Proposed changes to the Model Veterinary Practice Act (MVPA) are not an attempt to exert control over the equine hoof-care industry, according to an American Veterinary Medical Association (AVMA) representative. However, the question of whether farriers can continue to perform their jobs will be subject to the interpretation of state laws.

The AVMA recently proposed a number of changes to the MVPA, including the elimination of the farrier exemption from the definition of practice of veterinary medicine.

“The proposed removal of ‘farriery’ from the exemption section of the MVPA is in no way an attempt to ban farriers from working independently or require a veterinarian to be involved in shoeing a horse,” Michael San Filippo, the AVMA’s senior media relations specialist, wrote in an email to American Farriers Journal and others. “Rather, it is an acknowledgment that farriery exists well outside of the definition of veterinary medicine and does not need to be included in the MVPA.”

The current MVPA exempts farriers from Section 2 – Definitions, subsection 15 of the MVPA, which defines “Practice of veterinary medicine,” in part, as:

“1. To diagnose, prognose, treat, correct, change, alleviate, or prevent animal disease, illness, pain, deformity, defect, injury, or other physical, dental, or mental conditions by any method or mode; including the:

i. performance of any medical or surgical procedure, or

ii. prescription, dispensing, administration, or application of any drug, medicine, biologic, apparatus, anesthetic, or other therapeutic or diagnostic substance, or

iii. use of any complementary, alternative, and integrative therapies, or …

v. determination of the health, fitness, or soundness of an animal, or

vi. rendering of advice or recommendation by any means including telephonic and other electronic communications with regard to any of the above.”

Further, the current MVPA — which was enacted in 2013 — prohibits the use of “any title, words, abbreviation, or letters in a manner or under circumstances that induce the belief that the person using them is qualified to do any act described in subsection 16(a).”

When asked specifically whether farriers would be exempt from the individual points described in the definition of practicing veterinary medicine, San Filippo wrote to AFJ that would be the purview of government entities.

“My understanding is that because farriery exists so far outside of veterinary medicine and should not be included in a state’s [VPA],” he wrote, “that those concerns should therefore be addressed elsewhere in state law/regulation.”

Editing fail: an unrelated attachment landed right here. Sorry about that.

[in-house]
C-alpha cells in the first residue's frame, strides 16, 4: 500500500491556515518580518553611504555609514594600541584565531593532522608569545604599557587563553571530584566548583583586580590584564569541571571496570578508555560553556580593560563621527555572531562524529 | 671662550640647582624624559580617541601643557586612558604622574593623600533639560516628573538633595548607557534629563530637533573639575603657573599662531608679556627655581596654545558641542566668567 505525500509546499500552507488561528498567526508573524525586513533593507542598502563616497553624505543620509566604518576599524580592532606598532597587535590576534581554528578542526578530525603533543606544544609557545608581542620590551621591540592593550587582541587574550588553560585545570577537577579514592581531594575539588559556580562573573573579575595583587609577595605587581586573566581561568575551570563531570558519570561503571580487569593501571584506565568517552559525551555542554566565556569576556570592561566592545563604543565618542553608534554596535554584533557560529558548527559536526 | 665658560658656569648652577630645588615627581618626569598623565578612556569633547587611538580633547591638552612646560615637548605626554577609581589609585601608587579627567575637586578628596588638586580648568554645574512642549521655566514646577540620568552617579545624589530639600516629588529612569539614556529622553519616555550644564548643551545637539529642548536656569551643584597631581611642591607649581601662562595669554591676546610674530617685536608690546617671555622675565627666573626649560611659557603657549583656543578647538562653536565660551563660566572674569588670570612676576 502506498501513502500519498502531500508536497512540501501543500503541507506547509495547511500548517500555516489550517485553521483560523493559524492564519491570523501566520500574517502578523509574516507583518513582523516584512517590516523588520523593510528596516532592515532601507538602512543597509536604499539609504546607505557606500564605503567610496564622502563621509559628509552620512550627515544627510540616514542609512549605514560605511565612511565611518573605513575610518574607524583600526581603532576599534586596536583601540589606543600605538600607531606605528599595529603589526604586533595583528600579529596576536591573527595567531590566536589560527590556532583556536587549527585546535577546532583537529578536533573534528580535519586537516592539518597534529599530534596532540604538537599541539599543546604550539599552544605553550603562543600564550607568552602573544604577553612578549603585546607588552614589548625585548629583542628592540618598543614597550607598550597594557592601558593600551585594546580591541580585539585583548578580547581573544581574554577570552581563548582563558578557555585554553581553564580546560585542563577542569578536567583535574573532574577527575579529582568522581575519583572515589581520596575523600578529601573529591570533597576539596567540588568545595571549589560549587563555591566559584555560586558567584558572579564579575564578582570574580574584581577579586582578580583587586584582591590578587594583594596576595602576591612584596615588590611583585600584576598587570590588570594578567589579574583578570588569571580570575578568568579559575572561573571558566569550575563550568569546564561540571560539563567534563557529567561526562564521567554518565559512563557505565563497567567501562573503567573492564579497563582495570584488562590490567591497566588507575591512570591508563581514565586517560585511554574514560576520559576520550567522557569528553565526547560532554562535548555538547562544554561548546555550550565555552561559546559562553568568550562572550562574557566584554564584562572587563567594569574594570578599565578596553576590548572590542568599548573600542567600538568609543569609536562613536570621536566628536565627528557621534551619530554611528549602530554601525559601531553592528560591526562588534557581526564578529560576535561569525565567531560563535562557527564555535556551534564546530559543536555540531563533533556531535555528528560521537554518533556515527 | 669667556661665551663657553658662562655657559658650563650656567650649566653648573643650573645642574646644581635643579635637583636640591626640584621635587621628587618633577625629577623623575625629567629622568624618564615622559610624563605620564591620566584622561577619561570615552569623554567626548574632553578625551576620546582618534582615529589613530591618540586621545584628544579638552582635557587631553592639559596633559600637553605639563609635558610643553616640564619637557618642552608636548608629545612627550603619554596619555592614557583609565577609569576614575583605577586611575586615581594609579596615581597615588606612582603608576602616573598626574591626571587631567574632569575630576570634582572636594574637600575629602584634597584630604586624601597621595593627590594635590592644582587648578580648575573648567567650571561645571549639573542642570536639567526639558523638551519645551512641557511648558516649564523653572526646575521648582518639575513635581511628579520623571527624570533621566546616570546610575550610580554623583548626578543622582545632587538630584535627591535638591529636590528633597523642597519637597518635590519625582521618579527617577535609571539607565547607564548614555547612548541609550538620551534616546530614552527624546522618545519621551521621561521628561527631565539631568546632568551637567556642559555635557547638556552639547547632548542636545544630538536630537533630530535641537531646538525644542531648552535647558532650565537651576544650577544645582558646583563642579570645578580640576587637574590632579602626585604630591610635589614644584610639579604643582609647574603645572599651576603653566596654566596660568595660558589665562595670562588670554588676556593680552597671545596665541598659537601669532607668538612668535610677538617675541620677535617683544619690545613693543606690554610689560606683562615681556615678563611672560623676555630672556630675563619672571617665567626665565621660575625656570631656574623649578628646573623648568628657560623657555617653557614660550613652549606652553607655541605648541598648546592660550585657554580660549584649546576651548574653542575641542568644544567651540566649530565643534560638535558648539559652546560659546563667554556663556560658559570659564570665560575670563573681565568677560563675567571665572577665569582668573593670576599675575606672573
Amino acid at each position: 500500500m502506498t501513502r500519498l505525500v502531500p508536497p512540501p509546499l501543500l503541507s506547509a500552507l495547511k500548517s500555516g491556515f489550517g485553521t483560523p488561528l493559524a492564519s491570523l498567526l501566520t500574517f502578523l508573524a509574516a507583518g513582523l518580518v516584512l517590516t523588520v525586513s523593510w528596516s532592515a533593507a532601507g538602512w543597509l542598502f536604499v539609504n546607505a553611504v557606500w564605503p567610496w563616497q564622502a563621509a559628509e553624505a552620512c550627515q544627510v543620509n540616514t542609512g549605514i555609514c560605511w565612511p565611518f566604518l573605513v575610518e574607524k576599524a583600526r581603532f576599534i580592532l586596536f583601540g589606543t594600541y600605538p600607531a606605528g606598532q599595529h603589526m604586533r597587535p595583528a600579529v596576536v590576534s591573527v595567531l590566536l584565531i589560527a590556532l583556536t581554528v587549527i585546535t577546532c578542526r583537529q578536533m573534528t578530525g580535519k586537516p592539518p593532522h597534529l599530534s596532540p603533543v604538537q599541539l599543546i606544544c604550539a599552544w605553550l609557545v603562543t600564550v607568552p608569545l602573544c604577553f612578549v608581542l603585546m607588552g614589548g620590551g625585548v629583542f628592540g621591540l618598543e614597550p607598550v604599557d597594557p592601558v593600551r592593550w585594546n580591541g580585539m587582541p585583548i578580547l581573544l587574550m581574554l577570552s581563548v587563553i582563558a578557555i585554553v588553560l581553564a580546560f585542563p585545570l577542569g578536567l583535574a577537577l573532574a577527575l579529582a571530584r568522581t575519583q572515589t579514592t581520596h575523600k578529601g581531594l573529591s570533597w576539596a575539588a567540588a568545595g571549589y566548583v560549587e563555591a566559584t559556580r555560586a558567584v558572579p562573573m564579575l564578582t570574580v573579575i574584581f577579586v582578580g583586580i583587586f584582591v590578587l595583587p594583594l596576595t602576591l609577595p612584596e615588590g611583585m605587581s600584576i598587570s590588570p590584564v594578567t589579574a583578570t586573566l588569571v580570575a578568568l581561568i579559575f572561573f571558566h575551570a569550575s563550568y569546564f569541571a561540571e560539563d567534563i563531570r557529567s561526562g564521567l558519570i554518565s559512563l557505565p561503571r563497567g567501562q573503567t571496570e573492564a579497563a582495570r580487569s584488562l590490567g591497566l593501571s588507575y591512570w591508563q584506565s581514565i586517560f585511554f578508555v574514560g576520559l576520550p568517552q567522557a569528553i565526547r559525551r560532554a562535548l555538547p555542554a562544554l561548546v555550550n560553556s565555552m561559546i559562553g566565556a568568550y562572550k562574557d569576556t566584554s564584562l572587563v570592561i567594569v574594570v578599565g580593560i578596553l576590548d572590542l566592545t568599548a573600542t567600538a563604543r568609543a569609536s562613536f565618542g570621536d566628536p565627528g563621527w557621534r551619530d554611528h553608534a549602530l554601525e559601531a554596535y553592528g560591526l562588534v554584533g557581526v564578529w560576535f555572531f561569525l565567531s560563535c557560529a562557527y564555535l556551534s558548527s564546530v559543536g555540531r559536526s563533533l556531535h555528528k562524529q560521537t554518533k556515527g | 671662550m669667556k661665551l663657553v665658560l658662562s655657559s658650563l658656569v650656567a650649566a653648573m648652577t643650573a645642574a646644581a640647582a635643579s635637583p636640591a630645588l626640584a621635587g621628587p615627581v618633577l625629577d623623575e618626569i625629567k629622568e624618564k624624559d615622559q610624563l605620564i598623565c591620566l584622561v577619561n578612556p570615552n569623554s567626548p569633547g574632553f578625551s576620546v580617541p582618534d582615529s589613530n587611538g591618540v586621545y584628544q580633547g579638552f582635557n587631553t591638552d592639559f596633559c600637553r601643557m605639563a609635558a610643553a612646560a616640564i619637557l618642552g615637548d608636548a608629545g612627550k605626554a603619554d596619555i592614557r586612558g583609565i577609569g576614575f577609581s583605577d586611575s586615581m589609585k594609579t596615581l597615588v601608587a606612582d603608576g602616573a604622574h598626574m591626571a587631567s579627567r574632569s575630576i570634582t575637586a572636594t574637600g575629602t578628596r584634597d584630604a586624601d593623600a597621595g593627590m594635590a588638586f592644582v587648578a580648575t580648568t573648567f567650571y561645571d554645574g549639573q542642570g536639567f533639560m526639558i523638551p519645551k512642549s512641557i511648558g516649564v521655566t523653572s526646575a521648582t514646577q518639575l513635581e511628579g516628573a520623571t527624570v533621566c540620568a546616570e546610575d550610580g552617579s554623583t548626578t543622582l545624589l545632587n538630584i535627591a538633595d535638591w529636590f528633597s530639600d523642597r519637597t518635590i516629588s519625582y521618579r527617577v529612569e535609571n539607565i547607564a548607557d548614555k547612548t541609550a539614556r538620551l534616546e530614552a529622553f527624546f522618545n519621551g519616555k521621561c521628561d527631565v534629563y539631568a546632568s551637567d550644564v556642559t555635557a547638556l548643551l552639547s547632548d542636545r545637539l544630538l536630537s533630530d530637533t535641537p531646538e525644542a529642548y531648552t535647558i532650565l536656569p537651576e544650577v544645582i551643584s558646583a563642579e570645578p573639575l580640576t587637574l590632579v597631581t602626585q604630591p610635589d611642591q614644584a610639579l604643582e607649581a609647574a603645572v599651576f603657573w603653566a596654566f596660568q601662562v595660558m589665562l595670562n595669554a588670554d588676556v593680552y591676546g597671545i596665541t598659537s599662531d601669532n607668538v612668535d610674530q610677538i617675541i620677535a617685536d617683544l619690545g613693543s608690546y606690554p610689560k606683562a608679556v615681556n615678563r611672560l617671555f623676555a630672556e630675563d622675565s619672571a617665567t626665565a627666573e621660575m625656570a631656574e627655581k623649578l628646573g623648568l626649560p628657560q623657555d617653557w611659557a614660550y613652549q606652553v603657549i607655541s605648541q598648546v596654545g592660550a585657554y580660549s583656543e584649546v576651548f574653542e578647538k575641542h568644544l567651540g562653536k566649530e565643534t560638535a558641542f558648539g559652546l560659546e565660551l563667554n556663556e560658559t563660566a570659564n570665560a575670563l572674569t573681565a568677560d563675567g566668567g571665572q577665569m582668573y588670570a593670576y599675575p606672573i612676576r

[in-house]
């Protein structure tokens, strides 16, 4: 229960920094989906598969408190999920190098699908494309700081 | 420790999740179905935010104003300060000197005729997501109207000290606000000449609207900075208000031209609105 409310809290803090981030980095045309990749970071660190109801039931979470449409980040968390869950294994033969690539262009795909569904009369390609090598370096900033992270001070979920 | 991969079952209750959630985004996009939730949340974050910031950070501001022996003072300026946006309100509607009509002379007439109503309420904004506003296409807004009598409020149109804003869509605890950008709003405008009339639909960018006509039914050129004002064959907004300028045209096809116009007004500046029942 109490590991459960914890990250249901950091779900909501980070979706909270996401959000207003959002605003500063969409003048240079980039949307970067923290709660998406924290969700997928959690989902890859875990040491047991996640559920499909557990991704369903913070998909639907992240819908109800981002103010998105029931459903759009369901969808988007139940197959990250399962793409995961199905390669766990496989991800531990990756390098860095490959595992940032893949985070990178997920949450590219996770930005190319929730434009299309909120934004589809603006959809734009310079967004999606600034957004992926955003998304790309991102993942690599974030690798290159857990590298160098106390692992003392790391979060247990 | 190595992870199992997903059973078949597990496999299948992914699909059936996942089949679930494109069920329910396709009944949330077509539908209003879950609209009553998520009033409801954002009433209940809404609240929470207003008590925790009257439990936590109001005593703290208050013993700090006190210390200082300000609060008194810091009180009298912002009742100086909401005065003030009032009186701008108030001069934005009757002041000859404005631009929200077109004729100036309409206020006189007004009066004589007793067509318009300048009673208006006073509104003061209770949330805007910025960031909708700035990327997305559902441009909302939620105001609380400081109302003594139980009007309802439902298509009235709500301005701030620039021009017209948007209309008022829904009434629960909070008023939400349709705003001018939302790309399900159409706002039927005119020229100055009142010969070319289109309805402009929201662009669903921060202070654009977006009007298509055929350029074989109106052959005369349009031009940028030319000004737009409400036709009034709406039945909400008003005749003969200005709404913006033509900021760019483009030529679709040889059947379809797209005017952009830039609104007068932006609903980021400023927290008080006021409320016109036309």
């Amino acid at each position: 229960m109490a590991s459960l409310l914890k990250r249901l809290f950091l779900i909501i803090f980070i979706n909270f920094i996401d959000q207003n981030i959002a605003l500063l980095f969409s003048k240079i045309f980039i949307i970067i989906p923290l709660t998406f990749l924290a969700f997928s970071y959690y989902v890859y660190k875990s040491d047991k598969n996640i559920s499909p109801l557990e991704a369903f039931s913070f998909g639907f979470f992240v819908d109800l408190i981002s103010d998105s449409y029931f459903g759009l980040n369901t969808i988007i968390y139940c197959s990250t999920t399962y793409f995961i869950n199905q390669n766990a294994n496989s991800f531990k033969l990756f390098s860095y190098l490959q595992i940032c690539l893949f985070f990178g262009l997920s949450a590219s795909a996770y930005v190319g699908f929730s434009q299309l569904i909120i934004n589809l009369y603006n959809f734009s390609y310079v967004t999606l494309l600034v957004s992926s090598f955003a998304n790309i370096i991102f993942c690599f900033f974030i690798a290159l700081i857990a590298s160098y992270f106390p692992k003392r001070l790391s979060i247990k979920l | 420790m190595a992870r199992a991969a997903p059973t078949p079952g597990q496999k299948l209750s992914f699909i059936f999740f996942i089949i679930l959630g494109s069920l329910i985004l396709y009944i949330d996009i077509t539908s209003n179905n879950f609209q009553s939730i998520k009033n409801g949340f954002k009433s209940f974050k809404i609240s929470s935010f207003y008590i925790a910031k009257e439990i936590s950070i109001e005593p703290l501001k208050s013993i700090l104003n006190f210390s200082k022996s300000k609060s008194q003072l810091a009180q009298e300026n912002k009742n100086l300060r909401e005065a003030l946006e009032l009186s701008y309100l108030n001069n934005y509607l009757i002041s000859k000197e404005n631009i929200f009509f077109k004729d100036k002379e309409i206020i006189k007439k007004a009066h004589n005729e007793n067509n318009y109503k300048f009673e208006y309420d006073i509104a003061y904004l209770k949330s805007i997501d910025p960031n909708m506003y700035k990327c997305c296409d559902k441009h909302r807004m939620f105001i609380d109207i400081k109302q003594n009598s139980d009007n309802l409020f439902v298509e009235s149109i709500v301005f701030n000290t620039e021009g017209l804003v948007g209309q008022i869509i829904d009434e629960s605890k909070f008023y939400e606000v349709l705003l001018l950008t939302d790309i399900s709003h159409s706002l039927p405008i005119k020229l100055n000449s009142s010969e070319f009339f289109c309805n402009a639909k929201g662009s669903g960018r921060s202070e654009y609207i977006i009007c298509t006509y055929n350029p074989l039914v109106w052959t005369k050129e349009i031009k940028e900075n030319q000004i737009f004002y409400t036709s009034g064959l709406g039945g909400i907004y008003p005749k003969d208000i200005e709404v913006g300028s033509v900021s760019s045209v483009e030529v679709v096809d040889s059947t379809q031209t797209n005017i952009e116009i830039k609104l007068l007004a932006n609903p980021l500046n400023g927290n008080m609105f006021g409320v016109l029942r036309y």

When changes are made to the MVPA, commentary is included to explain changes and shed light upon the rationale behind the changes. While proposed explanations for changes have been included in the proposed MVPA, no rationale or explanation has been supplied for the proposed elimination of the farrier exemption. When asked in the original email correspondence whether an explanation would be included in the proposed MVPA, San Filippo did not respond.

San Filippo stresses that the proposed MVPA is not a foregone conclusion.

“The MVPA is being revised with the input the AVMA receives from its members and the public, so farriers (and others) can address those concerns to the group accepting comments about the MVPA,” he wrote.

Comments for the proposed MVPA are being accepted until Sunday, March 25, 2018.

“This open comment period provides veterinarians and others with a unique opportunity to make their voices heard on a matter that directly impacts the daily practice of veterinary medicine,” according to a news release attributed to Dr. Mike Topper, AVMA president. “The AVMA — indeed, the entire profession — is stronger when diverse perspectives are considered.”

Topper is a board-certified veterinary pathologist. He retired in 2017 after 12 years as director of clinical pathology at Merck Research Laboratories, Merck & Co., Inc., in West Point, Pa.

A group will review all comments at the end of the comment period. Recommendations from the group will be sent to the Council on Veterinary Service for further review. The AVMA Board of Directors will consider the final draft of the revised MVPA.

To provide your comment and suggested changes to the MVPA, visit